Listening to Chris Smither, it's hard to believe what you're hearing isn't two or even three people. Armed with his guitar and finely tuned fingers, a low and steady voice and a stomping foot, Smither creates a dynamic sound, making it impossible to resist tappin' along.
The guitar-picking master is known for his fusion of folk and blues sounds. He'll be performing at Old Town Artisans, 201 N. Court Ave., at 7:30 p.m., Saturday, Nov. 17, as part of the Rhythm and Roots Concert Series.
"He came up in the '60s as part of the folk revival," said concert promoter Jonathan Holden. "These then-20-something-year-old kids literally learned at the feet of seminal bluesmen."
Born Nov. 11, 1944, in Miami, Smither and his family moved a couple of times before settling in New Orleans, where music made by porch-sitting bluesmen wafted down from the Appalachian Mountains, instilling a legacy of the blues in the city--and an itch in Smither to create it.
In 1960, Smither and a couple of his friends won a "battle of the bands" contest; two years later, as an anthropology student at the University of the Americas in Mexico City, Smither heard blues legend Lightnin' Hopkins' "Blues in My Bottle" for the first time. Soon after, at Tulane University, where his father was a professor, he heard the music of Mississippi John Hurt. Those two artists became Smither's inspiration, their semblance still audible in his music.
Smither always performs solo. He brings along his own board to stomp on in case the venue has a carpeted stage, "For that extra level of percussion," said Michaela O'Brien, Smither's publicist. (Smither himself was unavailable to speak to the Weekly.)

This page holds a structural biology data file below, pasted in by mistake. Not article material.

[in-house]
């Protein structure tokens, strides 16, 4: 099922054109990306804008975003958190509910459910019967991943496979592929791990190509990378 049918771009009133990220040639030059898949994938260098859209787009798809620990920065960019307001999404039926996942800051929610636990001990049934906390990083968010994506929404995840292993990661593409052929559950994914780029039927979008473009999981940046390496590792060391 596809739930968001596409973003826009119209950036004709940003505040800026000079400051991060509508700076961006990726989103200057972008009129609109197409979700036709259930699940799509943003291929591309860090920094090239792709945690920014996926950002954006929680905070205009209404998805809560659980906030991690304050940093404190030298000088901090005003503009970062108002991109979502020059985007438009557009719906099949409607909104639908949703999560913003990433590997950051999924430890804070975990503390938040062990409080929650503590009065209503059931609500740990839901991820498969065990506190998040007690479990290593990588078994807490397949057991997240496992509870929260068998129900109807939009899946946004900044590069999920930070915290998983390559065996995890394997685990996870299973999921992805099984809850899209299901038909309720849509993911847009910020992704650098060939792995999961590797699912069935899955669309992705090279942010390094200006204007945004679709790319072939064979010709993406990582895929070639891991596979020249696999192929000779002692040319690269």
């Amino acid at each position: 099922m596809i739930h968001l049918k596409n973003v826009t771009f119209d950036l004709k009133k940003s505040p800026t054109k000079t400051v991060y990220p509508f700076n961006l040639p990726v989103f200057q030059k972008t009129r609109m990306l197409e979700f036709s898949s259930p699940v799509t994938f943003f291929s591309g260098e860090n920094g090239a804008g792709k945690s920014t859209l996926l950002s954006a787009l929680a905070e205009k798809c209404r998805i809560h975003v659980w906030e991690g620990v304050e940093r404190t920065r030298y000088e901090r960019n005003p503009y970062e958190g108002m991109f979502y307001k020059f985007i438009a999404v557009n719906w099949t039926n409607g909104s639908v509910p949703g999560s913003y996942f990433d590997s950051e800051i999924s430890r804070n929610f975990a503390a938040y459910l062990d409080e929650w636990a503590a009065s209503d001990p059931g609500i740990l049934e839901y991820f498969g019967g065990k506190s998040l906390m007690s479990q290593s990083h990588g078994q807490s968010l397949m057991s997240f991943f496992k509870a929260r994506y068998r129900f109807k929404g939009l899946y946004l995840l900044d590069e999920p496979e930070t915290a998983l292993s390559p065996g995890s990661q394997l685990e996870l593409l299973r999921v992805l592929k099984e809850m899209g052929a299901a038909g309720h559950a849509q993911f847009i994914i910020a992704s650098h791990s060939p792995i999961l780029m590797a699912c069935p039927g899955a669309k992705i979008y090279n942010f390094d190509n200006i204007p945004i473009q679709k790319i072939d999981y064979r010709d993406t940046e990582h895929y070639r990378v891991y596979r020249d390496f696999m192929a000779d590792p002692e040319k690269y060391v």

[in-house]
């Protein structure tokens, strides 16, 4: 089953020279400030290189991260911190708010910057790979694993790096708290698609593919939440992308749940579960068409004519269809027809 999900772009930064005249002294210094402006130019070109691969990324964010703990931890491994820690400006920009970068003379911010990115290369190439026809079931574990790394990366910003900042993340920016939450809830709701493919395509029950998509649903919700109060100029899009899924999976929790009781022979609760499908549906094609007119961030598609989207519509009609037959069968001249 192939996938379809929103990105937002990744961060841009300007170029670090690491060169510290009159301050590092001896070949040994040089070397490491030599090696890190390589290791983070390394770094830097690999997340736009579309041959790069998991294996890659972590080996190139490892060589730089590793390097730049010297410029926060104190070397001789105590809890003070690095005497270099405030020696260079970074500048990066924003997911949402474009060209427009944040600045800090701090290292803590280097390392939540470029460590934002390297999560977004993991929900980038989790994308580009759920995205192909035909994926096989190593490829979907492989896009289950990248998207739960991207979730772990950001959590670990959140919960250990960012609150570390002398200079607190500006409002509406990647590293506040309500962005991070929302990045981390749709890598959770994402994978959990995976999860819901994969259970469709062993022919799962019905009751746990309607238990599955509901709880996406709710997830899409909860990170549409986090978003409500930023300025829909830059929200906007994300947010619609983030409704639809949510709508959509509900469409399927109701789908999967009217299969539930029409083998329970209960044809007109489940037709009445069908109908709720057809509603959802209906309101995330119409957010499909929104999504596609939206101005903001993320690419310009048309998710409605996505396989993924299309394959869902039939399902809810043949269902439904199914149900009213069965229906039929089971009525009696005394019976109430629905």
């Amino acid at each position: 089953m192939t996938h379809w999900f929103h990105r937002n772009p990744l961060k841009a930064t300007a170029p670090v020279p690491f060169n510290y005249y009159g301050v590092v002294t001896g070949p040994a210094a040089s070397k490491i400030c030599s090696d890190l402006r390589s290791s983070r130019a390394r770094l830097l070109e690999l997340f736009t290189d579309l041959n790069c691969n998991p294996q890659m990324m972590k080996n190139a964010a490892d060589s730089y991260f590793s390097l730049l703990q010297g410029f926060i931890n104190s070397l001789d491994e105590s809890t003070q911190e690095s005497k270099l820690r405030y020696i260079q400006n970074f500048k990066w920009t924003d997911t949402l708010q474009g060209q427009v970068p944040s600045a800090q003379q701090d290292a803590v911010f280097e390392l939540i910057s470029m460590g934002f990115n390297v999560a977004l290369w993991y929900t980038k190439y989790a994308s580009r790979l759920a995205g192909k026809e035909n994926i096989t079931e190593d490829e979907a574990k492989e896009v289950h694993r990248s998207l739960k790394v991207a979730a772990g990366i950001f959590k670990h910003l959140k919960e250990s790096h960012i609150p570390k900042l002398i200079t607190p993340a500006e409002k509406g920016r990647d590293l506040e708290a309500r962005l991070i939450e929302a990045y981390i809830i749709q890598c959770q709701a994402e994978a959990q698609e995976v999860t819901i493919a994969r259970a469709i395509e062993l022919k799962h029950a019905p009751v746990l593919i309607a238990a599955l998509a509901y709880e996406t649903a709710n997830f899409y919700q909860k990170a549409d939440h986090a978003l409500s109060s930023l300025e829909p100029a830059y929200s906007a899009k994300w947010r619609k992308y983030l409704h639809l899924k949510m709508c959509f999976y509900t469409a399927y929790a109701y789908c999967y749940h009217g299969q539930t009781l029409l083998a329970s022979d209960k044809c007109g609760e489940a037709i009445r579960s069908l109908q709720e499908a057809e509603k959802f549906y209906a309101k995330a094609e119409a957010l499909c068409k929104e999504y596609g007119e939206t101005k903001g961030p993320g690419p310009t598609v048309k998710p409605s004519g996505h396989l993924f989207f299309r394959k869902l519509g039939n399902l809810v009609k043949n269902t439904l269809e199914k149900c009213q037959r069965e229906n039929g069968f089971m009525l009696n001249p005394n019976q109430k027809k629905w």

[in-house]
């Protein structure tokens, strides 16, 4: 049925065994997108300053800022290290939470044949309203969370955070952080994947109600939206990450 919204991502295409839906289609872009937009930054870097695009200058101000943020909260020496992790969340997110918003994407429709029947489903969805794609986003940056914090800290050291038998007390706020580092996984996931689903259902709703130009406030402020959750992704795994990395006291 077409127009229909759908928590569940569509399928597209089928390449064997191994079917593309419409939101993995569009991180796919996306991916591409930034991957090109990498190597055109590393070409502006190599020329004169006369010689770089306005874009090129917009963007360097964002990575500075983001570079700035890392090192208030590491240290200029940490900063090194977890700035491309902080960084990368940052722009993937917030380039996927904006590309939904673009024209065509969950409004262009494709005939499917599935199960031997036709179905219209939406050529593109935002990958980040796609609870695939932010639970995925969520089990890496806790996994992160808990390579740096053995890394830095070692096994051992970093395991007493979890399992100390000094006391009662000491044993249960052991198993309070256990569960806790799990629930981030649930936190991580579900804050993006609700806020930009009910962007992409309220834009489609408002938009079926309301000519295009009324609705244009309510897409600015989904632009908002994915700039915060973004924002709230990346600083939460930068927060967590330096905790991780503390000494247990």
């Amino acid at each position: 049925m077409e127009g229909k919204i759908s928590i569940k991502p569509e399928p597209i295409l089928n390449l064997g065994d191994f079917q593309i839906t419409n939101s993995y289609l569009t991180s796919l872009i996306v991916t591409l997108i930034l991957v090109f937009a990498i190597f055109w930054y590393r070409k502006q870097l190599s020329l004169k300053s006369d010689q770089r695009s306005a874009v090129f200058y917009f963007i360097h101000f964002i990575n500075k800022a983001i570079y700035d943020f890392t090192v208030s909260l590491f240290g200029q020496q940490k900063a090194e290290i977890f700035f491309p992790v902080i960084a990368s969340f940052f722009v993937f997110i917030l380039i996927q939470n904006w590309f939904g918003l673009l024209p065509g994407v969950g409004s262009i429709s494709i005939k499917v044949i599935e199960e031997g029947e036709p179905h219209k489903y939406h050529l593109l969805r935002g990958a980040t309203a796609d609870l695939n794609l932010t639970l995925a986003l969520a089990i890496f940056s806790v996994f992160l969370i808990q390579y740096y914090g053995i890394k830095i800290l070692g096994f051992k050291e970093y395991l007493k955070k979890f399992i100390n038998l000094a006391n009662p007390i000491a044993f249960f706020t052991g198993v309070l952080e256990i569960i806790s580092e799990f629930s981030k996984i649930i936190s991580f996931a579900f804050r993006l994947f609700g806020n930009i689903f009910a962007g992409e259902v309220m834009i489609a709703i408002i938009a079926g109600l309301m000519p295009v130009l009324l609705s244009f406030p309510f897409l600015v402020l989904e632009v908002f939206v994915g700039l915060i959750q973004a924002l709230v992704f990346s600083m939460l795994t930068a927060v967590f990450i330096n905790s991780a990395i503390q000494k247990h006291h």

After a year in Paris, Smither made his way to Cambridge, Mass., in 1965, where folk music reigned. There, he began writing and performing his own songs, creating a style which merged the worlds of folk and blues music. He wrote Bonnie Raitt's hit "Love You Like a Man" in 1969 and released his first album, I'm a Stranger, Too, a year later.
Smither became a regular in the New England folk clubs and released his second album, Don't It Drag On, in 1972. Soon after, Smither's presence in the music scene withered as he battled personal demons.
"Everybody has good patches and bad patches," Smither said in his biography. "I was basically drunk for 12 years, and somehow I managed to climb out of it; I don't know why."
In 1984, Smither re-emerged with It Ain't Easy, and he's been performing live ever since, stomping his thin-soled Italian shoes to create catchy beats.
His 2006 release, Leave the Light On, offers intricate, folksy guitar picking punctuated by Smither's absorbing words and affecting voice, which hold the listener in a mysterious grip, a characteristic of the music he grew up with.
The blues--so dubbed after feelings of depression or sadness called "the blue devils"--were born in the old Southern slave fields, where shouts and hollers transformed into sobering songs of personal woes, and then moved onto sunken front porches where graying men with banjos and willing feet added rhythm and rhyme.
Hopkins and Hurt were pioneers in the popularization of this unique musical style. They were instrumental in Smither's development, and today, Smither is instrumental to young musicians, for he represents one of very few musicians playing a dying breed of simple but soulful music.
Smither has penned many songs over the years. In addition to writing for Raitt, who once called him "my Eric Clapton," his tune "Slow Surprise" was recorded by Emmylou Harris for The Horse Whisperer soundtrack. He has been nominated as an Outstanding Folk Act at this year's Boston Music Awards, slated for Dec. 1.
"Smither is now the older statesman," Holden said. He believes that Smither's music is now finer than ever before, "like violins and wine."
Tickets are $25 at the door; $22 in advance online at rhythmandroots.org, and at Antigone Books, CD City, Enchanted Earthworks and Plaza Liquors. For more information, call 440-4455.